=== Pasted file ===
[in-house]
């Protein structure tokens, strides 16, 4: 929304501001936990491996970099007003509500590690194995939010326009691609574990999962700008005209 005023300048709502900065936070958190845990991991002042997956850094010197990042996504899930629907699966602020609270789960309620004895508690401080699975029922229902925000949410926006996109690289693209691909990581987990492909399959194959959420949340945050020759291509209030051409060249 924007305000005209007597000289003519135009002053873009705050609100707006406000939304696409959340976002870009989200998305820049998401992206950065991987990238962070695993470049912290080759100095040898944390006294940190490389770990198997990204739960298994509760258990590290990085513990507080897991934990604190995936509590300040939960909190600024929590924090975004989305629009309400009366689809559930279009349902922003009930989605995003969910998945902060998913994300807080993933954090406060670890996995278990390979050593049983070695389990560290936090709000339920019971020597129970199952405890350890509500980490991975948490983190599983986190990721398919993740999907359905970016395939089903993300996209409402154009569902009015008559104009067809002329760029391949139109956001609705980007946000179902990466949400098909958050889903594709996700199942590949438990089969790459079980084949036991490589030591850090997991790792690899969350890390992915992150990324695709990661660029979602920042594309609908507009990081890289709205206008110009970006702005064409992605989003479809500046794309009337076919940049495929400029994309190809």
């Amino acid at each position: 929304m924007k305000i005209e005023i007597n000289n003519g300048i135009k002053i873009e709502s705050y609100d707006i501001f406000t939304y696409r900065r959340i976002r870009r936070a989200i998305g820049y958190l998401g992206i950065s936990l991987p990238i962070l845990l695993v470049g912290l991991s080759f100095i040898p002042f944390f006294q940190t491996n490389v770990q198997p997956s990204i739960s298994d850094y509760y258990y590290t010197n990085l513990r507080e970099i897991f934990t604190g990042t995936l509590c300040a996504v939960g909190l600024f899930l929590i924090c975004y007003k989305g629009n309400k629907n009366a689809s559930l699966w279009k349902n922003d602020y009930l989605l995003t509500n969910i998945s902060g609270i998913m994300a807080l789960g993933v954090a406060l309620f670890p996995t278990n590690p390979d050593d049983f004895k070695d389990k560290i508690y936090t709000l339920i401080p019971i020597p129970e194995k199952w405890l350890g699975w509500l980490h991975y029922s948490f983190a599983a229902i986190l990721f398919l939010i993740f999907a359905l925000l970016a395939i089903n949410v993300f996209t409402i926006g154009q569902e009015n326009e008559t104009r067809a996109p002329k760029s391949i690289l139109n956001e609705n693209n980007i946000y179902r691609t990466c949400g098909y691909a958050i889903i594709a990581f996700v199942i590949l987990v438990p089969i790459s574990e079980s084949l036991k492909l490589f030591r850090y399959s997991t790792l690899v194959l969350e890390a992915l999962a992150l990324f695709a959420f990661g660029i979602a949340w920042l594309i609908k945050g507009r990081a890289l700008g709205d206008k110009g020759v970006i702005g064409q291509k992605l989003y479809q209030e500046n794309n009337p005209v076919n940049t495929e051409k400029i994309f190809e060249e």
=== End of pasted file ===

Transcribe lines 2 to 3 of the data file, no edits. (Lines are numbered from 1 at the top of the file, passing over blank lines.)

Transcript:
């Protein structure tokens, strides 16, 4: 929304501001936990491996970099007003509500590690194995939010326009691609574990999962700008005209 005023300048709502900065936070958190845990991991002042997956850094010197990042996504899930629907699966602020609270789960309620004895508690401080699975029922229902925000949410926006996109690289693209691909990581987990492909399959194959959420949340945050020759291509209030051409060249 924007305000005209007597000289003519135009002053873009705050609100707006406000939304696409959340976002870009989200998305820049998401992206950065991987990238962070695993470049912290080759100095040898944390006294940190490389770990198997990204739960298994509760258990590290990085513990507080897991934990604190995936509590300040939960909190600024929590924090975004989305629009309400009366689809559930279009349902922003009930989605995003969910998945902060998913994300807080993933954090406060670890996995278990390979050593049983070695389990560290936090709000339920019971020597129970199952405890350890509500980490991975948490983190599983986190990721398919993740999907359905970016395939089903993300996209409402154009569902009015008559104009067809002329760029391949139109956001609705980007946000179902990466949400098909958050889903594709996700199942590949438990089969790459079980084949036991490589030591850090997991790792690899969350890390992915992150990324695709990661660029979602920042594309609908507009990081890289709205206008110009970006702005064409992605989003479809500046794309009337076919940049495929400029994309190809």
């Amino acid at each position: 929304m924007k305000i005209e005023i007597n000289n003519g300048i135009k002053i873009e709502s705050y609100d707006i501001f406000t939304y696409r900065r959340i976002r870009r936070a989200i998305g820049y958190l998401g992206i950065s936990l991987p990238i962070l845990l695993v470049g912290l991991s080759f100095i040898p002042f944390f006294q940190t491996n490389v770990q198997p997956s990204i739960s298994d850094y509760y258990y590290t010197n990085l513990r507080e970099i897991f934990t604190g990042t995936l509590c300040a996504v939960g909190l600024f899930l929590i924090c975004y007003k989305g629009n309400k629907n009366a689809s559930l699966w279009k349902n922003d602020y009930l989605l995003t509500n969910i998945s902060g609270i998913m994300a807080l789960g993933v954090a406060l309620f670890p996995t278990n590690p390979d050593d049983f004895k070695d389990k560290i508690y936090t709000l339920i401080p019971i020597p129970e194995k199952w405890l350890g699975w509500l980490h991975y029922s948490f983190a599983a229902i986190l990721f398919l939010i993740f999907a359905l925000l970016a395939i089903n949410v993300f996209t409402i926006g154009q569902e009015n326009e008559t104009r067809a996109p002329k760029s391949i690289l139109n956001e609705n693209n980007i946000y179902r691609t990466c949400g098909y691909a958050i889903i594709a990581f996700v199942i590949l987990v438990p089969i790459s574990e079980s084949l036991k492909l490589f030591r850090y399959s997991t790792l690899v194959l969350e890390a992915l999962a992150l990324f695709a959420f990661g660029i979602a949340w920042l594309i609908k945050g507009r990081a890289l700008g709205d206008k110009g020759v970006i702005g064409q291509k992605l989003y479809q209030e500046n794309n009337p005209v076919n940049t495929e051409k400029i994309f190809e060249e």